Girls Who Code - More Innovation from ChurchillCSD

  • 2020-03-15, 04:01 AM
  • Publisher
Girls Who Code - More Innovation from ChurchillCSD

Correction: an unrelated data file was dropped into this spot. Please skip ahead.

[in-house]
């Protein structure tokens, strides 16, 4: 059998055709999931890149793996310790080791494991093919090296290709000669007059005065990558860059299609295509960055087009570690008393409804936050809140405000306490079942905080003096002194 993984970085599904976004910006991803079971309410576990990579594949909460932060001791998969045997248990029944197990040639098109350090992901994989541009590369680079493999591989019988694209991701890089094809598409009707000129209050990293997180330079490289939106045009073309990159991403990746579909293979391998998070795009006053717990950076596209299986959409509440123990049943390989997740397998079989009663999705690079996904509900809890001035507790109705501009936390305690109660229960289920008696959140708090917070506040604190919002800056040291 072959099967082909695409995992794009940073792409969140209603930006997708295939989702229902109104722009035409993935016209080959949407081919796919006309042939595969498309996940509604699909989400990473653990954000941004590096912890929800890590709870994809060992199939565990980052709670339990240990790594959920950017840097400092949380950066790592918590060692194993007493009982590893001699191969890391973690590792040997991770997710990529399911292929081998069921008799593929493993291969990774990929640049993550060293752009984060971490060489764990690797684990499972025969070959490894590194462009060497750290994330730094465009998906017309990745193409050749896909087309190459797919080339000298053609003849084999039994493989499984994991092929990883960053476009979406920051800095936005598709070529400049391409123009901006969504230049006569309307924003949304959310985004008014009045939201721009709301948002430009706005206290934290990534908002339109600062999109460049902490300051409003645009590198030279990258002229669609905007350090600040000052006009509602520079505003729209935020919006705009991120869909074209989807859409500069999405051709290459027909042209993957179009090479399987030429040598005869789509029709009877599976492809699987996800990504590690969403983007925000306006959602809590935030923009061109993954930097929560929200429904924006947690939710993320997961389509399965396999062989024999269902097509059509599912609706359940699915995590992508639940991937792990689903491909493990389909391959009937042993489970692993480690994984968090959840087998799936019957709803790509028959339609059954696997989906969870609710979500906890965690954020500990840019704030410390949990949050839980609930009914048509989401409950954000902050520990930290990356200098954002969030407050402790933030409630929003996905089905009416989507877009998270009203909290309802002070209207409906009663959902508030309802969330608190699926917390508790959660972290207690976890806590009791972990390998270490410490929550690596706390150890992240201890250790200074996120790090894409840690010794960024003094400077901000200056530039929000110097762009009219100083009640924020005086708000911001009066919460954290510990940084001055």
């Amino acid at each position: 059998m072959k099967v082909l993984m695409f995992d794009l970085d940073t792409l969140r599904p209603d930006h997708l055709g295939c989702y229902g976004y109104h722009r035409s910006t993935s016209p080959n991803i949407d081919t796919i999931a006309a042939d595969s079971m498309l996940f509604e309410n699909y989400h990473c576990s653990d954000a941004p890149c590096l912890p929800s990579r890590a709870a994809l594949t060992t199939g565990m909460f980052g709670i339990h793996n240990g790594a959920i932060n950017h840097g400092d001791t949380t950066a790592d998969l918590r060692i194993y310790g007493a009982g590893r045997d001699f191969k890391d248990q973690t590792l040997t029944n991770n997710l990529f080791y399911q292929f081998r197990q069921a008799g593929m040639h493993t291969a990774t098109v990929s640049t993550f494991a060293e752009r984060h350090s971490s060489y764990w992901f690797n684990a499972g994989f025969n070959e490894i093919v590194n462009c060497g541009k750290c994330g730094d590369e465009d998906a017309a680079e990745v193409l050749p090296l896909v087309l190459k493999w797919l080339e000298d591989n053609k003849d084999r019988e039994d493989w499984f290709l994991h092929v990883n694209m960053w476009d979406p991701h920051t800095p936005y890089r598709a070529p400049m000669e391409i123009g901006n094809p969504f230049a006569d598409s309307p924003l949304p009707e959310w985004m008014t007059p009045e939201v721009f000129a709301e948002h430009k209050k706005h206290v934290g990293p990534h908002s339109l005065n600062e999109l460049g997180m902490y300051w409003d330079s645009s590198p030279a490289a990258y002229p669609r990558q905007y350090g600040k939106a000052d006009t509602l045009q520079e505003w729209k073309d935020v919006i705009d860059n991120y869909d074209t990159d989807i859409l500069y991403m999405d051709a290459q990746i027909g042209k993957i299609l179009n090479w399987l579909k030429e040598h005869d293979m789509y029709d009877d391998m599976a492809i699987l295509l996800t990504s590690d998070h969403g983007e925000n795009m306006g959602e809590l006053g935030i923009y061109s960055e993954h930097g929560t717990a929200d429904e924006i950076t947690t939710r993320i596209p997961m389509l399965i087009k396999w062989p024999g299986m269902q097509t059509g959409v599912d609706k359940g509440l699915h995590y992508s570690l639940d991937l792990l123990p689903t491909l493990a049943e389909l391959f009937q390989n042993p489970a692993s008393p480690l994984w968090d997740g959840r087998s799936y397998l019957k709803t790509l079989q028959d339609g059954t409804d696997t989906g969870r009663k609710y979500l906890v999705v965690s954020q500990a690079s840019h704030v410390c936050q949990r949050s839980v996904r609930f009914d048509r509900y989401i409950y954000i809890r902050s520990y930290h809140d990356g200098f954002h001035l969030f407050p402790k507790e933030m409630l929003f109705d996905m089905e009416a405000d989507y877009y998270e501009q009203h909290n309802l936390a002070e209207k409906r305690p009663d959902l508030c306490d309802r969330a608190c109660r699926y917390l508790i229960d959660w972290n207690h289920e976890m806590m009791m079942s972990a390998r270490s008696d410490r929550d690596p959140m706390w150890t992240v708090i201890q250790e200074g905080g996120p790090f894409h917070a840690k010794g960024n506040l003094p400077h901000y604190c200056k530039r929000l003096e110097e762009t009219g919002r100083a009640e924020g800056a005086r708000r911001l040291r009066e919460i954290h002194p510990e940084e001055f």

This story first appeared in the February 7th print edition of  The Fallon Post by Rachel Dahl Michelle Richardson, the Innovation & Professional Learning Facilitator for the Churchill County School District, has brought an exciting new program to the district called Girls Who Code. Richardson started two coding classes last year, one at Numa and one at E.C Best, during the school day with both boys and girls, using the CS First curriculum through Google. This year she wrote a computer science grant and wrote in funding to pay facilitators for an after school program. This marks the first year in Churchill County for Girls Who Code, which is a national organization focused on “closing the gender gap in technology”. “It’s all about computer science,” said Richardson, “and that component of coding, but its also about building the sisterhood. so you want them (the girls) to do things off the computers together so they get to know each other and support each other — Thursday the girls made bi-nary bracelets.” She explains that for binary code, each letter is represented by eight digits, and the girls found the code for their first initial and created a bracelet based on that code.  “I think there is a misconception that all of the coding is on the computer, but it is totally unplugged too,” she said. The girls will do projects unplugged and then be working on the computer, depending on the day. Nancy Hansen is the lead teacher running the program at Numa Elementary with 25 girls every Tuesday and Thursday after school at 3:30 p.m. There are ten third-girls who ride the bus from E.C. Best to join them. Stephanie Knight runs the club at the middle school on Mondays after school for ten girls there. The plan is to continue to expand and add a club at the high school. In addition to Hansen and Knight, Richardson has enlisted the help of high school student Kyla Trotter to help mentor the girls at the Numa club. “It’s a great opportunity for her and allows me to step back and make sure everything is working ok. And then if they need me from time to time I can step in. It’s nice that she can share her passion.” Not only are the girls interested in the coding club, but Richardson said that parents are seeing that computer science is part of our world in more ways than just using a computer, and supporting their students to be involved in the coding club. The girls all got their first exposure to coding through a program the school district takes part in every year called “an hour of code” which is a nationwide event that happens each December. According to Richardson, “it’s a week long and the teachers can choose how they present. A lot of the kids’ first exposure was through this, and they learn that coding is fun.” The club is focused now primarily on block coding, and learning the vocabulary. “They’re learning where we start the process, what are loops and variables, and focusing on the computer science component,” Richardson said. Along with that, Girls Who Code focuses on building a sisterhood. “We’re trying to teach them to be brave and resilient, and find a purpose. We don’t want to do coding for fun all the time, but there are real-life applications.” The girls in the club at the middle school are working on an impact project that can be shared in the community. “Part of the sisterhood,” said Richardson, “is coming together and deciding what they can do out in the real world that will be beneficial and their final product.” They are putting together a website on influential women. Each girl is doing the research on an influential woman and then they will put all the information on their website. Richardson said she will need a facilitator to head up the club at E.C. Best in the fall. The person does not need a teaching license, and can fill out the volunteer application on the Girls Who Code website. The organization does run a background check.       Never miss the local news -- read more on The Fallon Post home page. If you enjoy The Fallon Post, please support our effort to provide local, independent news and make a contribution today.  Your contribution makes possible this online news source for all things Fallon. pizza barn              



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